Another note from the other mate!
“The true mystery of the world is the visible, not the invisible” – Oscar Wilde
This has been much more for me than a sailing adventure. It began with the thoughtfully arranged and careful selection process which began in November last year and involved numerous training weekends and a culmination week for each leg when crews were able to get to know each other better and to discover whether they were ready for the expedition.
Paul - “A bad days sailing in better than a good day in the office!”
In January, I completed the 5-day Medical First Aid at Sea and Medical Care at Sea at JSASTC to become the third member of Leg 2, with Windy and Daz, trained to deal with emergencies.
On 2nd July, I was delighted to be invited to meet Adrian and Louise Flanagan. Adrian had just completed a north – south single-handed circumnavigation. His book will be available shortly. During supper, amongst many other very useful tips, I learned that an essential item for cold water sailing is a hot water bottle. To the consternation of my wife, I packed one in my bag and what a wonderful friend it has become to my chilly feet.
Finally, on Wednesday 14th August, the different strands of Leg 2 of the expedition: climbers, kayakers and sailors met for the first time at the Windsor TA Centre and spent a very jolly night, sleeping on the drill hall floor.
I was pleased that we were able to spend an evening in Copenhagen on our way to Greenland. I had last visited on a school trip when I was 12 years old. Indicative of Danish tolerance, two of the squares contained very loudly amplified Peruvian folk groups. After dark the Tivoli Gardens became a lively fairytale and in another square a large and colourful gay pride festival in full swing.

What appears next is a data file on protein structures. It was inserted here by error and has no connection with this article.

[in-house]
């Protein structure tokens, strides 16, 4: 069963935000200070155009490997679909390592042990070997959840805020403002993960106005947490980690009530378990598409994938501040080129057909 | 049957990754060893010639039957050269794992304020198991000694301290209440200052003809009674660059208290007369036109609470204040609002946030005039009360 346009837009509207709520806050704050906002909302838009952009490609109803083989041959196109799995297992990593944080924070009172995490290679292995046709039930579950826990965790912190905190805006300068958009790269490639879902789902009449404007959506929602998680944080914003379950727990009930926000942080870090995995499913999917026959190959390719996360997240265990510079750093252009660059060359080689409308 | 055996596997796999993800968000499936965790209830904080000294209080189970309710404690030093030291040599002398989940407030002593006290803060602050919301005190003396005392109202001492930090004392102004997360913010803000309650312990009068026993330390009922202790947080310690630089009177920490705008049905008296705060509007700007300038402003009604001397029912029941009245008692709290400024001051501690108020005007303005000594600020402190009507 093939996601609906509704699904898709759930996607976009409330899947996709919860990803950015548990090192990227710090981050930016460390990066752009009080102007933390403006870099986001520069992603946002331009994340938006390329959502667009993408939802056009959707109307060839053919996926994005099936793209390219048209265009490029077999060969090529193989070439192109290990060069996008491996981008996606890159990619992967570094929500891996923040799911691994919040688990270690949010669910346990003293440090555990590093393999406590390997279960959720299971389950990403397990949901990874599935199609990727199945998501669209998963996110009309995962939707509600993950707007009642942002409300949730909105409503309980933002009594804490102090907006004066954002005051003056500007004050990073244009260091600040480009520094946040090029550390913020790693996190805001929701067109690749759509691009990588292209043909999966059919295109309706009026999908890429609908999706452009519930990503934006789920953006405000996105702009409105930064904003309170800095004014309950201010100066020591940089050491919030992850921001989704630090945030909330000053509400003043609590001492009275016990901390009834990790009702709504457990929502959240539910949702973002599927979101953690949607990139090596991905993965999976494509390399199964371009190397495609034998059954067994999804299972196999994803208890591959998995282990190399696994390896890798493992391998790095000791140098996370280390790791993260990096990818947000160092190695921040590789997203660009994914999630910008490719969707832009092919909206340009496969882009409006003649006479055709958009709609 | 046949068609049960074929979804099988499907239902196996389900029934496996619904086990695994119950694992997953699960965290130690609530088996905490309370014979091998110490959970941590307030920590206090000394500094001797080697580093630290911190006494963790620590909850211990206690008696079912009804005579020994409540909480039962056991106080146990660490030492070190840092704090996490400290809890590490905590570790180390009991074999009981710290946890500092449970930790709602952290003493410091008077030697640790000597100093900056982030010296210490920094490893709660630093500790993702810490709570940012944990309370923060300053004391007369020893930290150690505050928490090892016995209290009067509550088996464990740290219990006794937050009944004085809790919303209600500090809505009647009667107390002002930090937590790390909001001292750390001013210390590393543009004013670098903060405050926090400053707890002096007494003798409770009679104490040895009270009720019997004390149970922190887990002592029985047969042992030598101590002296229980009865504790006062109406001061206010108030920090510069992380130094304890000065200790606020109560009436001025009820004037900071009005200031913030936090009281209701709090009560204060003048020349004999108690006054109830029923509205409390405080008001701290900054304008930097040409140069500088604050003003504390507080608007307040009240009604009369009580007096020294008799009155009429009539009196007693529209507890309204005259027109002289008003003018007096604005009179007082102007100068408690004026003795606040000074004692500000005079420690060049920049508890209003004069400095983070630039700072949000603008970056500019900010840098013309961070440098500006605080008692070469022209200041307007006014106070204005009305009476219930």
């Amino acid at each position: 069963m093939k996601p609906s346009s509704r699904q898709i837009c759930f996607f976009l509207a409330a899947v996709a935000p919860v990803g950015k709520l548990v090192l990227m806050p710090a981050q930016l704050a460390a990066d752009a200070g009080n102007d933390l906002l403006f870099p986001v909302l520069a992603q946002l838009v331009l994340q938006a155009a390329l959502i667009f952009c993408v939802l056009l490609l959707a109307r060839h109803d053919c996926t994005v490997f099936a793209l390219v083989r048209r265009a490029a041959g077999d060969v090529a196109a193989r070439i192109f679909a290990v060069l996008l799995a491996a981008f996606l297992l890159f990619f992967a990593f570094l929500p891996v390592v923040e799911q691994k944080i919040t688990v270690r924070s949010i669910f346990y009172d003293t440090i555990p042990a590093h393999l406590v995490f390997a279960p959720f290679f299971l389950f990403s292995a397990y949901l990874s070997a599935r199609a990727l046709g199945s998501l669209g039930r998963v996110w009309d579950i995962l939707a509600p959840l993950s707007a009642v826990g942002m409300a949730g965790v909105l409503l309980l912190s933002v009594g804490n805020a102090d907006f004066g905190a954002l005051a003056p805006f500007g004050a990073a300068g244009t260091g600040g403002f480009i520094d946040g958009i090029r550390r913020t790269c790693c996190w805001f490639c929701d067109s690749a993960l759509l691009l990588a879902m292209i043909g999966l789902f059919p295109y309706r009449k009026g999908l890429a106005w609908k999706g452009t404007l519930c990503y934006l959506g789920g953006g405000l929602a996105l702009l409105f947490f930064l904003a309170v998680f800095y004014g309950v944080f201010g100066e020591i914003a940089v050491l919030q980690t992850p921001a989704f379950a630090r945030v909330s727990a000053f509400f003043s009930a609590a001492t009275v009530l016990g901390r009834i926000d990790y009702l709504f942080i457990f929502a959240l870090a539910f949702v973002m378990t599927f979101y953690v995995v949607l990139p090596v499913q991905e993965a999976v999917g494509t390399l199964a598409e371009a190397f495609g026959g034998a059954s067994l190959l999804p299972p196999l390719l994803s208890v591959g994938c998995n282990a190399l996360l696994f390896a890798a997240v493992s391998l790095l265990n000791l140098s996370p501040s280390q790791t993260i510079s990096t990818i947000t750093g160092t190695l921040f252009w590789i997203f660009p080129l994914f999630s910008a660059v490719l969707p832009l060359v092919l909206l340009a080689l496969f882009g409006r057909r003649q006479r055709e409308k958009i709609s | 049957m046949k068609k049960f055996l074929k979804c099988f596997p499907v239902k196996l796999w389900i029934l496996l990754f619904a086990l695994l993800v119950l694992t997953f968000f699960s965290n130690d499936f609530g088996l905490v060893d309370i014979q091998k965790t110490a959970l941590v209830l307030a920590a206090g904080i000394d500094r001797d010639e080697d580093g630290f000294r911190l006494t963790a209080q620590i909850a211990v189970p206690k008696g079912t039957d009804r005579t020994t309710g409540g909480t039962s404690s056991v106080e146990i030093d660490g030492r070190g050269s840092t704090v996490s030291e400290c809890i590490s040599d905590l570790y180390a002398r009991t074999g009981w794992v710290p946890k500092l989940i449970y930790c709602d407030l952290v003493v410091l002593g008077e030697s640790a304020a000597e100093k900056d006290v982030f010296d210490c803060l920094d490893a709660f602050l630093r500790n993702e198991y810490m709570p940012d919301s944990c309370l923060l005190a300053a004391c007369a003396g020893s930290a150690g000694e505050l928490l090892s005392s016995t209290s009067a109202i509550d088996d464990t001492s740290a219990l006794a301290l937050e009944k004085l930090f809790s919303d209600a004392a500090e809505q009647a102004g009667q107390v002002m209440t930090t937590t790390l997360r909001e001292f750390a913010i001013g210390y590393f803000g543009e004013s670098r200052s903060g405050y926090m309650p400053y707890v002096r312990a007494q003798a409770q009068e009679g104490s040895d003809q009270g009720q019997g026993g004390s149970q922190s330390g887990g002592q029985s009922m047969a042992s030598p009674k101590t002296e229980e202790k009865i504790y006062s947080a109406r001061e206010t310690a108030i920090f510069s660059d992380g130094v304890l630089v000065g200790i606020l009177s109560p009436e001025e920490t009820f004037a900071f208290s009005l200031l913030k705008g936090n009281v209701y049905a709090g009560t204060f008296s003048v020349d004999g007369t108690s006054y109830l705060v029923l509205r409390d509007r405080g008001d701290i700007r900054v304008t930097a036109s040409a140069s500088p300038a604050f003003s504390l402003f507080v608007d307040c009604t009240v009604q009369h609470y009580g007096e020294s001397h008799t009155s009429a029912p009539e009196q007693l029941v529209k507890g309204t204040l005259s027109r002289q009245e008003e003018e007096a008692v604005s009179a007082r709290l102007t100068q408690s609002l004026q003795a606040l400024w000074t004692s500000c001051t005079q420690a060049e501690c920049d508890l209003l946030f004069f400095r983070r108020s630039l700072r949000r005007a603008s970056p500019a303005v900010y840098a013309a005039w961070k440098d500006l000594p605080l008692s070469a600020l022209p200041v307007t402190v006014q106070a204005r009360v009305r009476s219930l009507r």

The pilot on the leg from Copenhagen to Greenland told us that, unusually, we would be flying a more southerly route than usual because of the jet stream. This turned out to be over the Faeroe Islands which were free of cloud and enjoying a rare day's sunshine. A treat for those who collect aircraft augenblicken. The starkness, cragginess and scattering of single houses on isolated creeks made the islands to look much more inhospitable and remote than Greenland.
We had a fine one-and-a-half-hour fast boat transfer from Maniitsoq to Kangaamiut. It was a great privilege to be driven by a local boatman, in his own craft, who judging by his spirited driving technique and speed was not yet suffering either a global warming conscience or any concerns about fuel costs.
In Kangaamiut we were all accommodated for two nights on the floor of the village sports hall. It was modern, warm and very well equipped for gymnastics and a large number of indoor ball games. Unlike Windsor there were plenty of mats to insulate us from the floor. Inevitably, the local children seemed to derive more pleasure from demonstrating how fast they could swarm up the corrugated sides of the building and over the roof than operating the equipment inside.
We spent a memorable evening crammed into an upstairs meeting room in Kangaamiut with our singing led by the Master of Signals, General Sam Cowan, singing an Irish folksong, Brigadier David Hargreaves singing Gilbert and Sullivan. Songs from other expedition groups and the locals of all ages, men, women and children including those who had hunted for our supper of whale, musk ox and reindeer singing some beautiful songs. I don't know how often the locals get together to sing these days, but a number of them were moved to tears.
Daz entertains the local children with magic tricks.
The sailing has included beating, running and reaching in all conditions of temperature and precipitation and with winds up to Force 8. It has been well reported in the daily blogs, so it just remains to offer very special thanks to Richard and Mark for planning and preparation, Windy and Daz for tirelessly tutoring me in the ways of yacht Adventure, to the Kev, Emma, Greg, Josh, Oz, Lou, Stu, Andy, Mike and Tom for their hard work, enthusiasm and tolerance.
Paul – First Mate, Adventure